One of the more head-scratching aspects of the criminal justice system is the ramification to a defendant of a failure to appear for a court mandated appointment.

“The person will end up in jail for missing their appearance,” said Blanca Hernandez, Contra Costa County deputy public defender. “Even if proven guilty of the original charge, they may not have spent a day in jail.”

The county has contracted with Uptrust, a private technology company, to help stop this inequity — and save taxpayer money as a result.

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Jacob Sills cofounded Uptrust in order to help people stay out of jail who shouldn’t be there, per his company’s mission statement. Sills, the chief executive officer, saw that too many defendants missed their court appointments because of financial problems, transportation issues or simply no communication from the court.

Uptrust cofounder Jacob Sills (Photo courtesy Leo Scott/Uptrust)

“When people mess up on probation, they end up in prison,” Sills said in a phone interview. “The issues largely stem around poverty. That’s why they violate their probation. We are helping the system stay engaged with their clients.” Sills uses the word “client” when speaking of those negatively impacted by the criminal justice system.

Uptrust developed an app that connects defendants to their probation officer or the public defender’s office, allowing for direct, rapid communication between the parties to allay reporting problems, including bench warrants and jail time.

Sills said that his company provides cost savings to the government, helps clients be successful and improves the quality of life for government staff, who benefit from less paperwork and less administrative hassle. 

“Our job is to make everyone’s life easier,” said Sills, who added that clients do not pay a penny for his service, which is available to all arraigned defendants.

Contra Costa County has annual contracts with Uptrust through September totaling $65,000, according to Ellen McDonnell, county public defender. Sills said that McDonnell was the first Bay Area adopter of his company, with Alameda County and Marin County recently signing on.

Blanca Hernandez, Contra Costa County deputy public defender (Photo courtesy Blanca Hernandez)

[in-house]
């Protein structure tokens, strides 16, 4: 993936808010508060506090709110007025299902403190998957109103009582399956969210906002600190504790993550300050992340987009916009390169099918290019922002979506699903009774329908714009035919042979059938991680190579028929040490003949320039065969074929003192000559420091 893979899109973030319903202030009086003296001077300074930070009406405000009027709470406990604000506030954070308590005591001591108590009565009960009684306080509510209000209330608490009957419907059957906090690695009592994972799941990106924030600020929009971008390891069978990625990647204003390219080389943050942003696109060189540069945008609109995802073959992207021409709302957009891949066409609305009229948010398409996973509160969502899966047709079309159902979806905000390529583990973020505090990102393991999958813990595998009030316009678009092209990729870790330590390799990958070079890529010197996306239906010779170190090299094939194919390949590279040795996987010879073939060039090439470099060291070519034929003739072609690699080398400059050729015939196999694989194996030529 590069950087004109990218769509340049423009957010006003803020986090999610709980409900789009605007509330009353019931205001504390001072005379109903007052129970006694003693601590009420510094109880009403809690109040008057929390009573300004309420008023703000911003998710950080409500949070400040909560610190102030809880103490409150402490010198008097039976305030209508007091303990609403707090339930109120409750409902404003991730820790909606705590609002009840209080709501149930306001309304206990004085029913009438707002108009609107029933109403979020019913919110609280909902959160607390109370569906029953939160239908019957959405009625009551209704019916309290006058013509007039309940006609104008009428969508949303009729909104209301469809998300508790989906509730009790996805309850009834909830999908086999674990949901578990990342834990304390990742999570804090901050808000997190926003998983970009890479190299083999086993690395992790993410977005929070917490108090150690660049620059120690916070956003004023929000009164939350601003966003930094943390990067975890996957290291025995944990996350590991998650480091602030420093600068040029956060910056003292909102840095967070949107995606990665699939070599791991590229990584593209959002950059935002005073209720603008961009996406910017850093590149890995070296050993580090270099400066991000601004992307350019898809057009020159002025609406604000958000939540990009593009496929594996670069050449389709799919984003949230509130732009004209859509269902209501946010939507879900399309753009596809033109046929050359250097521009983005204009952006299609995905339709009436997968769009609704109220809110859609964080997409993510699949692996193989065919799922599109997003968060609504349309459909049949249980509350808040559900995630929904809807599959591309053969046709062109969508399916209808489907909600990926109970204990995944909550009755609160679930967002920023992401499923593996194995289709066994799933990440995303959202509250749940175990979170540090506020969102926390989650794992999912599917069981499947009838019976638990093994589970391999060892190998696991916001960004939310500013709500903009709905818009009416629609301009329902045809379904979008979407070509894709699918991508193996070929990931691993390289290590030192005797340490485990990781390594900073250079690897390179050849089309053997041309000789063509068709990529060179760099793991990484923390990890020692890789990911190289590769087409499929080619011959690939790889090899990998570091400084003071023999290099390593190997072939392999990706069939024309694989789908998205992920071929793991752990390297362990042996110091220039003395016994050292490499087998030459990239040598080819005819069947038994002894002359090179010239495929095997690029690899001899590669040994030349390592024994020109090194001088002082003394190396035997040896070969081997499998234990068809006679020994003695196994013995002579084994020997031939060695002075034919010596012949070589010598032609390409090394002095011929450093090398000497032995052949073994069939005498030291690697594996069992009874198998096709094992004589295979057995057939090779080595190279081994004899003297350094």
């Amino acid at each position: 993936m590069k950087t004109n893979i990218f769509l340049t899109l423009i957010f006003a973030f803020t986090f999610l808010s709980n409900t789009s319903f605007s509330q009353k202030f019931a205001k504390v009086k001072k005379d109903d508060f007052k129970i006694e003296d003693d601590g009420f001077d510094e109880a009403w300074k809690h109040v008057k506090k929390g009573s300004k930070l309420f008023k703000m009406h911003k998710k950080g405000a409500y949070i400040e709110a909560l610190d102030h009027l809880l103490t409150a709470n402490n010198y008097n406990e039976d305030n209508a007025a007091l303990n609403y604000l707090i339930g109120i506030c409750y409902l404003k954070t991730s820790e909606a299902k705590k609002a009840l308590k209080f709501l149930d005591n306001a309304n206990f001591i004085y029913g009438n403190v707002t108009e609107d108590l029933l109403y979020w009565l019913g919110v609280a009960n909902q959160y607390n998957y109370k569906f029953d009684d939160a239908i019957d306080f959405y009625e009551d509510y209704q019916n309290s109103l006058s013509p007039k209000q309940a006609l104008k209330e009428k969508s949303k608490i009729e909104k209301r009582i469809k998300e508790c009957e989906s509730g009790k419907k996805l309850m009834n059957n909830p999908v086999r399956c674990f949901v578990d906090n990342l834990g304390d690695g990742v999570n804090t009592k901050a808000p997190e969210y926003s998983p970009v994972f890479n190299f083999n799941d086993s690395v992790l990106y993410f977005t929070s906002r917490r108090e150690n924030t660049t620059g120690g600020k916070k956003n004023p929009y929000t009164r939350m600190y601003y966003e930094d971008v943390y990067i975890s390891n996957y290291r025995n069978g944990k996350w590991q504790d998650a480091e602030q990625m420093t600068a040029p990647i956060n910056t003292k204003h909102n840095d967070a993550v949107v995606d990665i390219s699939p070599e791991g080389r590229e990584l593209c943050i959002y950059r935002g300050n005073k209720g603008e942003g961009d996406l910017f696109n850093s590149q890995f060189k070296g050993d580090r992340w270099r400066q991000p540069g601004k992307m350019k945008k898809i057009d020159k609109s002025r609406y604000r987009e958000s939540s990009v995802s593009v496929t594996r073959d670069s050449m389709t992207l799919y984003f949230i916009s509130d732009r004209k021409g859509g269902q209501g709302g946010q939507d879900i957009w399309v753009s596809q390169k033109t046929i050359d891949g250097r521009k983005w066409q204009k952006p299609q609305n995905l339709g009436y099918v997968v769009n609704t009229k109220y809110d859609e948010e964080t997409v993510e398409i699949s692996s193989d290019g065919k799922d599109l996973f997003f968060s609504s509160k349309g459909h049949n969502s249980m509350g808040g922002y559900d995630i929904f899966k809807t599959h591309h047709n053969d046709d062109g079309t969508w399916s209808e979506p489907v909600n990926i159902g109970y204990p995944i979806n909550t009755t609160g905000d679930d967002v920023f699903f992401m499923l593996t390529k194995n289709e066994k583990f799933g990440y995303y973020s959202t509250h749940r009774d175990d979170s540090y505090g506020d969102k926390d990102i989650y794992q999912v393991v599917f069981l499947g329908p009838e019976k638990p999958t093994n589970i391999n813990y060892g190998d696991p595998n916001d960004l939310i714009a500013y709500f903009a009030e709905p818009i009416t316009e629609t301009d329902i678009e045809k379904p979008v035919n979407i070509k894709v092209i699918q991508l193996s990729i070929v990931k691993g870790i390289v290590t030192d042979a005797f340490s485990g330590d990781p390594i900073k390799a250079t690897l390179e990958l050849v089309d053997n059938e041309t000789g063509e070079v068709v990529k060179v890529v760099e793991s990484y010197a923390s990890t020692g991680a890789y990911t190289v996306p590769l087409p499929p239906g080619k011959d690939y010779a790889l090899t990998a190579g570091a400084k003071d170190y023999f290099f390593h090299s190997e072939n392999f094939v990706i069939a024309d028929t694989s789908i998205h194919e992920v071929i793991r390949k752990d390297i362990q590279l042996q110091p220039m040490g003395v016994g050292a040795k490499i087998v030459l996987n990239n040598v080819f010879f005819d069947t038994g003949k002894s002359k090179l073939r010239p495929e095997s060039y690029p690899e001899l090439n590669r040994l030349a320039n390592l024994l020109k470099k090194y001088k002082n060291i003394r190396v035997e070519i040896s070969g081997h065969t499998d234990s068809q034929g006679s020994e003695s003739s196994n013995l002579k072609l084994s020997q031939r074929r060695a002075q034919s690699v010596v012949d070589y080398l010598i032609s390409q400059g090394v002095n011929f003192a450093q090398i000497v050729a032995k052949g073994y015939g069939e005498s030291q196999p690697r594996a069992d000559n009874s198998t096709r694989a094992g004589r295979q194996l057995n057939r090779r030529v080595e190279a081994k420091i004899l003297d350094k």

“In 2021 there were 1,940 misdemeanor failure to appears,” Hernandez said, out of 5,667 total arraignments.

The cost to the county for one failure to appear is $847, she said, which includes court time, three hours of arrest and booking time for the officer and an average of three nights in jail for the defendant.

Hernandez noted that the county had no way to track the number of defendants who benefited from Uptrust, but if only 77 of the arraigned defendants who otherwise would have slipped through the cracks made their appointments thanks to the company, the contract would have paid for itself.

Uptrust is one of three Bay Area organizations that received a total of $650,000 in grants from the Bernard J. Tyson Impact Fund, sponsored by the American Heart Association.

The American Heart Association’s Bay Area social impact fund is named for late Kaiser Permanente CEO Bernard Tyson. (Photo courtesy Kaiser Permanente)

“This grant funding gives significant money each year to organizations that show us they are doing measurable work toward making an impact addressing those underlying factors that make good health nearly impossible to achieve in some of our Bay Area communities,” said AHA spokesperson Donna Kato.

Valerie Dao, portfolio manager of the American Heart Association social impact fund (Photo courtesy Valerie Dao)

Also receiving 2022 Tyson grant funding were Youth Alive!, an Oakland community organization that employs young people to help reduce violence in the city, and Cognitive ToyBox, a New York-based company that has created an objective approach to measuring early childhood learning abilities.

The chance to obtain grant funding is available to community groups that apply and fit the AHA search criteria, said Valerie Dao, portfolio manager of the AHA social impact funds.

“We put out a request to local organizations, hold town halls, we narrow the list down and our investment governing committee makes the final decision,” she said.

The search criteria for AHA includes evidence-based and sustainable solutions to reducing health and funding inequities. The next Tyson social impact fund window will open in early summer for the Bay Area.

Learn more

Bernard J. Tyson Impact Fund:


Youth Alive!:

Cognitive ToyBox: